The Fiducia Master Retirement Account is not just a pension plan, but a highly flexible, tax effective, multi-faceted arrangement which enables clients to focus on the best way to fund their income and capital needs during their 60s, 70s, 80s and beyond. There have been some recent legislative changes which may well affect clients’ plans.
First, there have been some very welcome easements of the rules where pension arrangements are used to finance a commercial property purchase. Until recently, investors who had finance in place had been locked into the original deal because of certain arcane regulations.
These have now been lifted so, for example, it is possible to renegotiate loans on better terms. In a connected move, HMRC have recognised the changed economic times and now allow pension schemes to renegotiate leases to reflect lower rents even where the tenant is the members business.
A further easement will allow investors to move from one scheme administrator to another where existing finance is in place. Prior to this, pension schemes with finance had been locked in to the original scheme administrator.
These changes are the result of concerted pressure from professional firms on the Treasury and HMRC and are of significant benefit to SMEs in particular whose Directors and Managers have been adversely affected by the many recent changes in legislation.
On a similar theme, we have recently helped a client with cash flow problems in his business, who had already built up a sizeable retirement fund. Many people build up funds outside their businesses because it provides a contingency for the future should things go wrong with the business. Historically, the pension fund has been locked away until the businessman reaches retirement. It has always been possible to borrow money from a pension fund but it has to be secured – usually on a property.
In this case, our client had a retirement fund from which he could borrow, but did not have the property (already mortgaged) to offer as security. We were able to arrange a loan back to the client’s business, with the pension fund taking a legal charge over a combination of the business’s stock and debtors’ book.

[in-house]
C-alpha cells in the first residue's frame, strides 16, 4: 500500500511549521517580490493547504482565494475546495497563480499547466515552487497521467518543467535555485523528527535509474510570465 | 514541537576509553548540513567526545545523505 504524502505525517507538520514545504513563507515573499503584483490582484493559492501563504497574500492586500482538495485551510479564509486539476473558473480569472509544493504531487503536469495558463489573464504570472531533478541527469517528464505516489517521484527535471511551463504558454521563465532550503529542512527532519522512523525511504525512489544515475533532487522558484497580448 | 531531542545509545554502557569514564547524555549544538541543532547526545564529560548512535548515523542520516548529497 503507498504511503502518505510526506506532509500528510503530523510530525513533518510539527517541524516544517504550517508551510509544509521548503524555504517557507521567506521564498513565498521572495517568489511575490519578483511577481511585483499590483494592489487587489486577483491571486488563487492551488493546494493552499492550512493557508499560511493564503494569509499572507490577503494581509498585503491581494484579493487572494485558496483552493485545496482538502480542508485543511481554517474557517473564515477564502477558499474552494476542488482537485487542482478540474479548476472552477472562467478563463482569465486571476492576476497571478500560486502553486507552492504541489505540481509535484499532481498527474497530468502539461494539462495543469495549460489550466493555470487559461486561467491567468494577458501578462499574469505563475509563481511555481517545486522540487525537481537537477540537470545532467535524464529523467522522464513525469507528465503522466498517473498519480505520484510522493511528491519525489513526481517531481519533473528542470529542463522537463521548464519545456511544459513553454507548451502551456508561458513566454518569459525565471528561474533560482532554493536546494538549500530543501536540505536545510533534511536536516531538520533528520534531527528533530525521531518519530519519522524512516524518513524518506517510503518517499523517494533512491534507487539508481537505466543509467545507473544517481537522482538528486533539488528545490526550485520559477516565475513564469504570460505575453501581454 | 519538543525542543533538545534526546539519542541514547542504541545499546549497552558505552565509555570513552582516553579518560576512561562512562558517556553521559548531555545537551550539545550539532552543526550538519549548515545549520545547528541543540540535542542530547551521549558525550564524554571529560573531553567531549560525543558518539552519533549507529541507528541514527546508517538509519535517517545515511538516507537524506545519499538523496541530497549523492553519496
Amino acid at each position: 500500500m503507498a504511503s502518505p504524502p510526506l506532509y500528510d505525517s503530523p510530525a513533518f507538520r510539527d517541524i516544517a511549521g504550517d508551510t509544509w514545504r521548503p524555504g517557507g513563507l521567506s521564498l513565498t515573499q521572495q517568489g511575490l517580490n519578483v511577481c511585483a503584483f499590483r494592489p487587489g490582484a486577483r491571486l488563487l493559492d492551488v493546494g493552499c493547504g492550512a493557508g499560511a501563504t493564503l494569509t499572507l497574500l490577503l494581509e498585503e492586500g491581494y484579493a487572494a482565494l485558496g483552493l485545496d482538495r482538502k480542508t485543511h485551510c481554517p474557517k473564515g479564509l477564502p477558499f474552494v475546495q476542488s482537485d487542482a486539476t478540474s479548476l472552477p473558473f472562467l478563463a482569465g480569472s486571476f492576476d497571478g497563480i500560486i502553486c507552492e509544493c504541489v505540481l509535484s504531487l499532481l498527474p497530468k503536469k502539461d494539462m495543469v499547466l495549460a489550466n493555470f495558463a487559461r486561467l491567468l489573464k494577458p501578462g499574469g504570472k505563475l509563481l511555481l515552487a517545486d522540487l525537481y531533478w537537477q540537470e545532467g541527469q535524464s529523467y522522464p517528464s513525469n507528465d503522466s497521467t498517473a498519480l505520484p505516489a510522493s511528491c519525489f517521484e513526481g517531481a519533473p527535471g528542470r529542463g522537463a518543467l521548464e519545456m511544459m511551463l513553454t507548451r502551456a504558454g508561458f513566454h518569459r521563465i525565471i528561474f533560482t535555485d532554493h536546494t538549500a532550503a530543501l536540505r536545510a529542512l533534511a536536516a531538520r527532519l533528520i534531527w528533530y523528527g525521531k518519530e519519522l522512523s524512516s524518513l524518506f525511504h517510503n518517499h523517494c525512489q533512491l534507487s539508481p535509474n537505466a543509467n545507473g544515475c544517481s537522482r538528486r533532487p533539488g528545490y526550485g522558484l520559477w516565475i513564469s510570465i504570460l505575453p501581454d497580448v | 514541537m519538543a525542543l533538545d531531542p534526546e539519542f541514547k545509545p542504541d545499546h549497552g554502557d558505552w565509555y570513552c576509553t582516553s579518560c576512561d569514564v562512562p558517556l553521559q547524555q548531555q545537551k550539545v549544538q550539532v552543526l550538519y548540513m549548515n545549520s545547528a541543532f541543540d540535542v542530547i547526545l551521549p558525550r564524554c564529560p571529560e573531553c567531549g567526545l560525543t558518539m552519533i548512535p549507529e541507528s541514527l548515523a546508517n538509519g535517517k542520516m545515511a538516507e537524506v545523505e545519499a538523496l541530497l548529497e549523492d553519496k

Family Pensions are a further development. The concept of entire pension funds passing from generation to generation was too good to be true, but the latest breed of family pensions which are run on a similar basis to occupational schemes can be very attractive. Within a group (who don’t all have to be family members) pension funds can be arranged so that on the death of one member the accrued value of their fund benefits the remaining scheme members. At present, only a handful of pension plans are able to offer this facility, but the concept is obviously very attractive.
The new measures introduced by the government to prevent high earners from obtaining tax relief, not just on additional but possibly existing levels of recent contributions are extremely harsh. Anybody who is funding a pension and has earnings around or above £150,000 now needs very careful advice to ensure they don’t fall foul of these new rules and personal tax penalties. If in fact their tax relief is now limited, they should look at other tax efficient ways of funding for income and capital in later life. The Fiducia Master Retirement Account has the flexibility to provide solutions that a conventional Pension Plan is unable to do. Uniquely it provides a comprehensive suite of both the straightforward and sophisticated pension structures. But more than that, it also offers alternative, non pension facilities which offer complementary tax planning benefits.
Pensions are likely to be seen as an easy target for raising much needed revenue – whatever future government is in power. Tax relief on contributions is already being attacked, and it doesn’t take a genius to work out why the authorities no longer refer to the cash sum available at retirement as “tax free”.
The Fiducia Master Retirement Account can include all of these aspects of retirement planning (and many more). The point being that there is no one best way of making provision for retirement. We would argue that only by taking a holistic approach to planning for what happens in your 50s, 60s, 70s and beyond can one possibly hope to achieve financial objectives, especially in a period when we expect to see higher taxes all round in order to reduce the historically high national debt.